The Kasliwal family has for decades crafted jewellery for royalty, presidents and film stars from its Gem Palace in one of India’s most beautiful cities. Tom Vater reports from Jaipur, Rajsthan.
Almost 300 years ago, Sawai Jai Singh II, a powerful Kachwaha Rajput ruler, scholar and patron of the arts, decided to build a magnificent city in Rajasthan. In order to attract the best artisans and traders to his new capital, Singh went to the Mughal court in Delhi and offered the business elite of northern India a new home. Within a few years, Jaipur, or the Pink City as it is known thanks to its distinctive mud-red palaces, became a thriving urban centre, especially famous for its textiles and jewels.
The Kasliwal family, renowned jewellers to the Mughal emperors for more than a century, resettled in Jaipur and became Maharaja Sawai Jai Singh II’s personal suppliers of all things precious. Many generations later, the Kasliwals are still producing some of the world’s most magnificent jewellery.
The Gem Palace is located in a 200-year-old haveli, a prominent mansion on M.I. Road, a dusty thoroughfare in Rajasthan’s state capital. The window displays are unassuming and most of the other shops in the area also sell jewellery. On the road, cycle-rickshaw drivers and children chase tourists and the odd camel passes, pulling impossibly heavy loads. Inside the cool and quiet Gem Palace, a different world awaits. Before visitors have time to be dazzled by rubies and emeralds, they are greeted by the Kasliwal brothers like old friends.
Sanjay Kasliwal, along with his brothers Sudhir and Munnu, runs the family business, which has been operating on the premises since 1852. The 42-year-old is the public face of the Gem Palace. He’s a suave and handsome man, with an open, mischievous smile.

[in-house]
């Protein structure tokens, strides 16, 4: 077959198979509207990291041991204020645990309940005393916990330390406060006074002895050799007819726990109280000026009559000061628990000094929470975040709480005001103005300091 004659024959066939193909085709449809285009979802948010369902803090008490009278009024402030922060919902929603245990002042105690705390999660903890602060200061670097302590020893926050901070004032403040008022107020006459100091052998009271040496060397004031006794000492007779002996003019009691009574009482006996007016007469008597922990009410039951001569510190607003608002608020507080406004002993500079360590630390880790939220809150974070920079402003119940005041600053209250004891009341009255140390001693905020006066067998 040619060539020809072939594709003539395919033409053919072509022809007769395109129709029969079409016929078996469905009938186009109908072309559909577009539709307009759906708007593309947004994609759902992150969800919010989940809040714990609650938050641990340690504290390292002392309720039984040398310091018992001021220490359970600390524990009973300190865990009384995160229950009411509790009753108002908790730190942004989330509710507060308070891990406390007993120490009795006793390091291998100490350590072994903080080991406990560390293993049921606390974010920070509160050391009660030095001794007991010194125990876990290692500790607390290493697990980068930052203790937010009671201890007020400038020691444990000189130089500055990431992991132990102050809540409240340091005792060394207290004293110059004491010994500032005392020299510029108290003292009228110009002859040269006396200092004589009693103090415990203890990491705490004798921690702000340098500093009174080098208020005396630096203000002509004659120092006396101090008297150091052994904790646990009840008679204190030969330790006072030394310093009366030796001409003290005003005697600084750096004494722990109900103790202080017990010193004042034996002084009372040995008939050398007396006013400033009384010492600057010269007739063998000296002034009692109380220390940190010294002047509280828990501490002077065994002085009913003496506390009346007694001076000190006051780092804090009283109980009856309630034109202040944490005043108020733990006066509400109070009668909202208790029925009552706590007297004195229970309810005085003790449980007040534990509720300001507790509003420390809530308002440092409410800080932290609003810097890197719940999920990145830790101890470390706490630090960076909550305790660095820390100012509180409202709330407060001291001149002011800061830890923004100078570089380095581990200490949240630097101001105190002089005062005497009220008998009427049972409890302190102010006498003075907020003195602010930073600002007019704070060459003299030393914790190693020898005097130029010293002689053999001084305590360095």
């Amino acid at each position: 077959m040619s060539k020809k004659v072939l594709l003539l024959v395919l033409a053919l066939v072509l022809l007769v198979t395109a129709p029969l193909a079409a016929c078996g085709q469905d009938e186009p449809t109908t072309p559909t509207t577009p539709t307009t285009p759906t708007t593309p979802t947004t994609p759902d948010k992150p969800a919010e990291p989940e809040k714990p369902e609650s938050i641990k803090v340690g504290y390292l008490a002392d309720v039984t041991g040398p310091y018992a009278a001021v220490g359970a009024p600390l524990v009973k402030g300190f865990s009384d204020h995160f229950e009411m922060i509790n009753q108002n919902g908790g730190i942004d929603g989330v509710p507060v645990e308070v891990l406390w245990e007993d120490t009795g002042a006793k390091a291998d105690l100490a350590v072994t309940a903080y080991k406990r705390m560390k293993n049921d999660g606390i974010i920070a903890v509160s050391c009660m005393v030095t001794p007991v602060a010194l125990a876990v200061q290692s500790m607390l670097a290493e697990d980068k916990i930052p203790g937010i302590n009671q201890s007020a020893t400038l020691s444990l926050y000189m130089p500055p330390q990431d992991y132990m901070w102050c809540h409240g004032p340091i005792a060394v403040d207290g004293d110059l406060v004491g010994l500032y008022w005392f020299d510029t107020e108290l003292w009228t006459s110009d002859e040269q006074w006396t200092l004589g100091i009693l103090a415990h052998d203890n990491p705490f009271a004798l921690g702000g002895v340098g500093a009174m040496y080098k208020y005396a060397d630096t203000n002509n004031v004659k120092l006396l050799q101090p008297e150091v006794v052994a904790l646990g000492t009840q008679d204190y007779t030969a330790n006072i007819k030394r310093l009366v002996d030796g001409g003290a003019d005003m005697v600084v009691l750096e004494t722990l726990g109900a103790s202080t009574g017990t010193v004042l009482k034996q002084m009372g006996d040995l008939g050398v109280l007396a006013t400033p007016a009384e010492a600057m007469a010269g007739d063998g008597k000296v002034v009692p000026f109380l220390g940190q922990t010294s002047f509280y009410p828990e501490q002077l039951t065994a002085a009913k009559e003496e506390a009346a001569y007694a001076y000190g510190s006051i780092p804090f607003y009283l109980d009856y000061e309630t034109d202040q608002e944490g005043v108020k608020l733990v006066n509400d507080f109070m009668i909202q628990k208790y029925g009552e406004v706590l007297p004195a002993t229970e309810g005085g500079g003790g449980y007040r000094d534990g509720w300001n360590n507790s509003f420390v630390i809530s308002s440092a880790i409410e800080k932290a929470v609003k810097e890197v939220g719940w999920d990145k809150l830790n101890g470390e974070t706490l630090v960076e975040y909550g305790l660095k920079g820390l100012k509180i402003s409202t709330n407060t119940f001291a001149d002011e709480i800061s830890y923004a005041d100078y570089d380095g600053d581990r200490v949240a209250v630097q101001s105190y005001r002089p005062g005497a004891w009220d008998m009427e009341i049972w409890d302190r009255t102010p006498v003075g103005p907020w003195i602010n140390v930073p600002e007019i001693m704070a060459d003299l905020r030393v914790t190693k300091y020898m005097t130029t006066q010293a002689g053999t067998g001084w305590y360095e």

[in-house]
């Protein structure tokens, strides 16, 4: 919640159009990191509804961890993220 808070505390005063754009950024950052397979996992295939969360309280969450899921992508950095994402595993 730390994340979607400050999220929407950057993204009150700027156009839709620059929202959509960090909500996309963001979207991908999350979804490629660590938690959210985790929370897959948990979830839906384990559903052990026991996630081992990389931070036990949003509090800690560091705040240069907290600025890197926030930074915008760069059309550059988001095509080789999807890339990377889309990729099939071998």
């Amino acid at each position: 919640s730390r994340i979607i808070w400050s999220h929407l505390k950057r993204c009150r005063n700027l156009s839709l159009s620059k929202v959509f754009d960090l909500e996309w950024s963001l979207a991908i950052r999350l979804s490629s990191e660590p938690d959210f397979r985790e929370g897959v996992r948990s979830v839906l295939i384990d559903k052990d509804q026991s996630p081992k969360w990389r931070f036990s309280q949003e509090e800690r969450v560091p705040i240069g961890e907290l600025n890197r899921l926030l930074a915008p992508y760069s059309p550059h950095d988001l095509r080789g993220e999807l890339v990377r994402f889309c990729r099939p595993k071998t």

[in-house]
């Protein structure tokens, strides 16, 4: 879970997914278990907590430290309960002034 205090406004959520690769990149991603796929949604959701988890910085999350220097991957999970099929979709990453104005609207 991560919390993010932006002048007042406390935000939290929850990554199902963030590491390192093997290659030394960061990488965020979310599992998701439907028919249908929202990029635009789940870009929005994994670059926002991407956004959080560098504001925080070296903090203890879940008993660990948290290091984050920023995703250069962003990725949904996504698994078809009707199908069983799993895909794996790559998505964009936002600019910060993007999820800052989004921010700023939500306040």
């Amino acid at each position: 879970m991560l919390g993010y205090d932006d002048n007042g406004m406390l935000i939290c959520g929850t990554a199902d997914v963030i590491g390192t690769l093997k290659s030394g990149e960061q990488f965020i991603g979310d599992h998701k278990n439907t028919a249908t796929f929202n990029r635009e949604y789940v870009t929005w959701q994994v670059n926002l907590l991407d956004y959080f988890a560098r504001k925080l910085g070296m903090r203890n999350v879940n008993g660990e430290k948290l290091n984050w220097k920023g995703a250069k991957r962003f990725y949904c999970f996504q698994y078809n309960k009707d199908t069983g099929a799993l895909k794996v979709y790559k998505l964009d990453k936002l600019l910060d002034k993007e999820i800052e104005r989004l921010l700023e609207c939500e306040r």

“Other famous jewellers become corporations, but we like to keep things simple” he says. “Our customers appreciate the personal service they get. That’s why they keep coming back. And we make really good coffee.”
The walls of the showrooms are ample proof of the Kasliwals’ enduring success. Among valuable antique baubles, photographs of the family’s most famous customers tell much of the story of the Gem Palace – from Lord Mountbatten, Viceroy of India, to Diana, Princess of Wales; from Bill Clinton to Richard Gere – everyone who is anyone, it seems, has dropped by their establishment and talked stones with the brothers.
Yet mere mortals too are welcomed with endearing openness. Contemporary diamondstudded necklaces and earrings set with peridots, sapphires and emeralds, 19th-century solid-gold plates embossed with fine enamel work and even stained cotton sacks of uncut rubies from Myanmar, brought to life by the banter of the jewellers, can be perused by visitors with minimum fuss.
Deep inside the Gem Palace, Kasliwal’s office is a treasure trove filled with thousands of stones, rings, necklaces and turban pins, weighing down shelves in kaleidoscopic disarray. His desk is strewn with drawings and photographs of jewellery designs. Here, Kasliwal works on new products.
“I have no formal training,” he says, laughing, “but I was here every day after school from a young age and watched how the craftsmen work.”